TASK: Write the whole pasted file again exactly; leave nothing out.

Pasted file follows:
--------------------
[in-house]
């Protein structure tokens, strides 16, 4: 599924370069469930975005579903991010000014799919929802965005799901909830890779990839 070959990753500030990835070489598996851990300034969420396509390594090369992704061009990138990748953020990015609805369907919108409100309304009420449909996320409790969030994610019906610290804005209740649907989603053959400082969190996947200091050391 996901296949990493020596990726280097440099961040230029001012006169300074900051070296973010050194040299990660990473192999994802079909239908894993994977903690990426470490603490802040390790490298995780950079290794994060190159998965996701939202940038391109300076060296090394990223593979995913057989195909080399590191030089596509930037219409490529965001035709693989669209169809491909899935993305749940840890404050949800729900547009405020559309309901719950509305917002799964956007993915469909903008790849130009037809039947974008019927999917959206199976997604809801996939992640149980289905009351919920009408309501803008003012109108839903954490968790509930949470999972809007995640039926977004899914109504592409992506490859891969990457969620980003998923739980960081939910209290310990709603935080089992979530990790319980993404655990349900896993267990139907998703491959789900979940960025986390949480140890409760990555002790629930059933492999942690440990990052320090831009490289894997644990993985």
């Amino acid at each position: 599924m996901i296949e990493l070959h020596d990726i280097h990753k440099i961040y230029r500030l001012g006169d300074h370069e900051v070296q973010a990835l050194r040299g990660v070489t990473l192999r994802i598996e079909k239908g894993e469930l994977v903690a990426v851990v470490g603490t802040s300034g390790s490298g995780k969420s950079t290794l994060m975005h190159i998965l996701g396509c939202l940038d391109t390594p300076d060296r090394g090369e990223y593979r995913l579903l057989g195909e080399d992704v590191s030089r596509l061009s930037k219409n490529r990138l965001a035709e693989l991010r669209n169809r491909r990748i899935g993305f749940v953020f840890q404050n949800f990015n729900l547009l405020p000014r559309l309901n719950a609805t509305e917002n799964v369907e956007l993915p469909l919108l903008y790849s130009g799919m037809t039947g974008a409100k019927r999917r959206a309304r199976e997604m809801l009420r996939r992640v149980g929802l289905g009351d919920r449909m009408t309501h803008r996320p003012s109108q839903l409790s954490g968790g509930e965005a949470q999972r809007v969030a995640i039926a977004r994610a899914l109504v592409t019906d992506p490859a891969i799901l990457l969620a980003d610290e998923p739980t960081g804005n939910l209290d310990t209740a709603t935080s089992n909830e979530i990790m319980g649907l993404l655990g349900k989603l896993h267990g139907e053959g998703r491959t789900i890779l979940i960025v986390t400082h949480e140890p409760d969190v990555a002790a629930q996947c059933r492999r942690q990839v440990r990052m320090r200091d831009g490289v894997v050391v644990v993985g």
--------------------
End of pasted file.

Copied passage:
[in-house]
């Protein structure tokens, strides 16, 4: 599924370069469930975005579903991010000014799919929802965005799901909830890779990839 070959990753500030990835070489598996851990300034969420396509390594090369992704061009990138990748953020990015609805369907919108409100309304009420449909996320409790969030994610019906610290804005209740649907989603053959400082969190996947200091050391 996901296949990493020596990726280097440099961040230029001012006169300074900051070296973010050194040299990660990473192999994802079909239908894993994977903690990426470490603490802040390790490298995780950079290794994060190159998965996701939202940038391109300076060296090394990223593979995913057989195909080399590191030089596509930037219409490529965001035709693989669209169809491909899935993305749940840890404050949800729900547009405020559309309901719950509305917002799964956007993915469909903008790849130009037809039947974008019927999917959206199976997604809801996939992640149980289905009351919920009408309501803008003012109108839903954490968790509930949470999972809007995640039926977004899914109504592409992506490859891969990457969620980003998923739980960081939910209290310990709603935080089992979530990790319980993404655990349900896993267990139907998703491959789900979940960025986390949480140890409760990555002790629930059933492999942690440990990052320090831009490289894997644990993985």
């Amino acid at each position: 599924m996901i296949e990493l070959h020596d990726i280097h990753k440099i961040y230029r500030l001012g006169d300074h370069e900051v070296q973010a990835l050194r040299g990660v070489t990473l192999r994802i598996e079909k239908g894993e469930l994977v903690a990426v851990v470490g603490t802040s300034g390790s490298g995780k969420s950079t290794l994060m975005h190159i998965l996701g396509c939202l940038d391109t390594p300076d060296r090394g090369e990223y593979r995913l579903l057989g195909e080399d992704v590191s030089r596509l061009s930037k219409n490529r990138l965001a035709e693989l991010r669209n169809r491909r990748i899935g993305f749940v953020f840890q404050n949800f990015n729900l547009l405020p000014r559309l309901n719950a609805t509305e917002n799964v369907e956007l993915p469909l919108l903008y790849s130009g799919m037809t039947g974008a409100k019927r999917r959206a309304r199976e997604m809801l009420r996939r992640v149980g929802l289905g009351d919920r449909m009408t309501h803008r996320p003012s109108q839903l409790s954490g968790g509930e965005a949470q999972r809007v969030a995640i039926a977004r994610a899914l109504v592409t019906d992506p490859a891969i799901l990457l969620a980003d610290e998923p739980t960081g804005n939910l209290d310990t209740a709603t935080s089992n909830e979530i990790m319980g649907l993404l655990g349900k989603l896993h267990g139907e053959g998703r491959t789900i890779l979940i960025v986390t400082h949480e140890p409760d969190v990555a002790a629930q996947c059933r492999r942690q990839v440990r990052m320090r200091d831009g490289v894997v050391v644990v993985g």